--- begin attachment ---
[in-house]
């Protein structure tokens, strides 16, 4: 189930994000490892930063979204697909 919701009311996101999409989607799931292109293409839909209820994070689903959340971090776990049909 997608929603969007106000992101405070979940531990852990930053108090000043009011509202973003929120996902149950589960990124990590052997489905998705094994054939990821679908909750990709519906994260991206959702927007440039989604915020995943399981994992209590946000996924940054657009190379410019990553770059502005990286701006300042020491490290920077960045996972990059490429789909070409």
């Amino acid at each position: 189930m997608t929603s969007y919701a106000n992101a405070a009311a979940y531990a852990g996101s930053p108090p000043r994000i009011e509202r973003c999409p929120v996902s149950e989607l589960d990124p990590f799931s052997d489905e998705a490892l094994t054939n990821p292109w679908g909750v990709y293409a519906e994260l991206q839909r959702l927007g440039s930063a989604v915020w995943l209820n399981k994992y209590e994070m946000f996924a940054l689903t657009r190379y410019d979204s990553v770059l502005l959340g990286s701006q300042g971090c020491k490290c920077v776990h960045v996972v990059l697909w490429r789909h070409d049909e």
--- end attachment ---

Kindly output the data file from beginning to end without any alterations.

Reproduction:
[in-house]
């Protein structure tokens, strides 16, 4: 189930994000490892930063979204697909 919701009311996101999409989607799931292109293409839909209820994070689903959340971090776990049909 997608929603969007106000992101405070979940531990852990930053108090000043009011509202973003929120996902149950589960990124990590052997489905998705094994054939990821679908909750990709519906994260991206959702927007440039989604915020995943399981994992209590946000996924940054657009190379410019990553770059502005990286701006300042020491490290920077960045996972990059490429789909070409």
């Amino acid at each position: 189930m997608t929603s969007y919701a106000n992101a405070a009311a979940y531990a852990g996101s930053p108090p000043r994000i009011e509202r973003c999409p929120v996902s149950e989607l589960d990124p990590f799931s052997d489905e998705a490892l094994t054939n990821p292109w679908g909750v990709y293409a519906e994260l991206q839909r959702l927007g440039s930063a989604v915020w995943l209820n399981k994992y209590e994070m946000f996924a940054l689903t657009r190379y410019d979204s990553v770059l502005l959340g990286s701006q300042g971090c020491k490290c920077v776990h960045v996972v990059l697909w490429r789909h070409d049909e």